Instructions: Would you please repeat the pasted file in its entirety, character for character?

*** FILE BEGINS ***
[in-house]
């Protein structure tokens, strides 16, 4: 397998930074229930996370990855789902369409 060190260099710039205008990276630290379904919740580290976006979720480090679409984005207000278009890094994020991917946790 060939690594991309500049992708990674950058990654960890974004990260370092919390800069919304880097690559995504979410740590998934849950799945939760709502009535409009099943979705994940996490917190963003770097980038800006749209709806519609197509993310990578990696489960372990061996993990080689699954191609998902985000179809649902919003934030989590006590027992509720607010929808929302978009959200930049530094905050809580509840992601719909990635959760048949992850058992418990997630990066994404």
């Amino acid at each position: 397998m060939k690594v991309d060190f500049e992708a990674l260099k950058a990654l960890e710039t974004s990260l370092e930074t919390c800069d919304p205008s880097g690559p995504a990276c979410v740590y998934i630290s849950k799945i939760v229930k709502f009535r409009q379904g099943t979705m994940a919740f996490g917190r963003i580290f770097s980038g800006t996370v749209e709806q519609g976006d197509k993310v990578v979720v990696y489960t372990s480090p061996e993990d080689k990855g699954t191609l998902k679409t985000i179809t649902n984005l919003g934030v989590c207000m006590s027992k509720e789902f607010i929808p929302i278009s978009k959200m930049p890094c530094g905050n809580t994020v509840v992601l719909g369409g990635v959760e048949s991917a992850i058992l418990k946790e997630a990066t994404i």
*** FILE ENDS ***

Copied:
[in-house]
């Protein structure tokens, strides 16, 4: 397998930074229930996370990855789902369409 060190260099710039205008990276630290379904919740580290976006979720480090679409984005207000278009890094994020991917946790 060939690594991309500049992708990674950058990654960890974004990260370092919390800069919304880097690559995504979410740590998934849950799945939760709502009535409009099943979705994940996490917190963003770097980038800006749209709806519609197509993310990578990696489960372990061996993990080689699954191609998902985000179809649902919003934030989590006590027992509720607010929808929302978009959200930049530094905050809580509840992601719909990635959760048949992850058992418990997630990066994404």
């Amino acid at each position: 397998m060939k690594v991309d060190f500049e992708a990674l260099k950058a990654l960890e710039t974004s990260l370092e930074t919390c800069d919304p205008s880097g690559p995504a990276c979410v740590y998934i630290s849950k799945i939760v229930k709502f009535r409009q379904g099943t979705m994940a919740f996490g917190r963003i580290f770097s980038g800006t996370v749209e709806q519609g976006d197509k993310v990578v979720v990696y489960t372990s480090p061996e993990d080689k990855g699954t191609l998902k679409t985000i179809t649902n984005l919003g934030v989590c207000m006590s027992k509720e789902f607010i929808p929302i278009s978009k959200m930049p890094c530094g905050n809580t994020v509840v992601l719909g369409g990635v959760e048949s991917a992850i058992l418990k946790e997630a990066t994404i």